Cat eye discharges are natural and part of a normal body function. Yes, they can get a bit messy and look quite icky but it only takes a good wipe to remove them. But things become different when cat eye discharges are too often and start making stains on your kitty’s face. When that happens, it calls for an appropriate treatment. But before making a visit to the vet and buying medications, first consider what’s normal and what’s not with cat eye discharges.
Normal Cat Eye Discharges
Small amounts of cat eye discharges are usually not a cause for worry. For instance, if your kitty has morning eye boogers that appear dry and brownish, they’re normal. Often this type is easy to remove.
Brachycephalic cat breeds are also more prone to ocular discharges. They’re cats with relatively broad, short skull, with looks that are usually known for their short noses and large, round eyes; this flat face causes these cats to be more susceptible to eye discharges. Tear ducts normally drain tears into the nasal cavity but with the unusual skull structure of these cats, their tear duct paths are unable to drain tears properly. Cat breeds like Persians and Himalayans are among the types that need more care to keep eye discharges from causing tear stains and infection.
Abnormal Cat Eye Discharges
Cat eye discharge isn’t a disease but instead it’s an indication of an underlying health problem. Again, a morning eye booger is normal and usually appears dry and crusty. If your cat’s eye discharge appears different and has additional symptoms like soreness, inflammation, or watery eyes, then it’s time to get concerned.
Eye diseases and disorders with an accompanying symptom of abnormal eye discharges include conjunctivitis, entropion and corneal ulcers. Some other medical problems can also be in play and it’s best to have a veterinarian check.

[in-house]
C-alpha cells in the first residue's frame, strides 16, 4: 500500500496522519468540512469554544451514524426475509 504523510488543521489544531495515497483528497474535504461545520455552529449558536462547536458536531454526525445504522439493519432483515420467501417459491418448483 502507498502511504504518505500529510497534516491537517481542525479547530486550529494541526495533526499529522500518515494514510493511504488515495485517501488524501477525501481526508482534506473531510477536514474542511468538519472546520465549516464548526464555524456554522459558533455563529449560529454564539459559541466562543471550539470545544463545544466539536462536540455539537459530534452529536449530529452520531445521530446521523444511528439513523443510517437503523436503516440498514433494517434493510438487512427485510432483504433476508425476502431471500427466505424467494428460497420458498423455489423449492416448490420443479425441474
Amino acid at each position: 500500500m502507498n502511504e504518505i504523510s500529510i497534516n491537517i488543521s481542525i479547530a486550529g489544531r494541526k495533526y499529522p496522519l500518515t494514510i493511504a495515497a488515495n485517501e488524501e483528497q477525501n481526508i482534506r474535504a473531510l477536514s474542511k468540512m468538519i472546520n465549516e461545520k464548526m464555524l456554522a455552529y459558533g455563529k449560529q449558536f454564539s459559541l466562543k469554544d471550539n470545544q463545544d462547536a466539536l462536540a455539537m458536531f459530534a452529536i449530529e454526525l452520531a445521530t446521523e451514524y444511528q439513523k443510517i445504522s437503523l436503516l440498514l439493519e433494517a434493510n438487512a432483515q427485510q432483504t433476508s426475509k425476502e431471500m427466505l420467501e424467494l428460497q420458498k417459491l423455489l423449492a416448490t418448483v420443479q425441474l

Types of Cat Eye Discharges
According to Petful, there are types of cat eye discharges which cat owners should pay attention to for initial assessment. It’s a good indicator to know what’s wrong with your kitty.
- Clear discharge with no eye redness – means the problem is with your cat’s tear ducts.
- Clear discharge with eye redness – indicates a viral infection and your cat may be suffering from pink eye or conjunctivitis
- Pus-like discharge that is either colored yellow or green – indicates bacterial infection. Similarly, your kitty could be suffering from conjunctivitis. This type of cat eye discharges are often sticky and stinky.
- Painful eye discharges – Your kitty could be constantly blinking and pawing at his eye. Also, there’s excessive tearing and a high volume of eye discharge. This indicates a problem with your cat’s eyes.
Prevention and Cure
Firstly, hygiene and a clean environment is definitely recommended. There’s also a variety of safe great vet products that help clean the area around your kitty’s eyes. In addition to regular cleaning, it’s best to get a professional prognosis from a vet to get the right treatment depending on your cat’s eye discharge problems.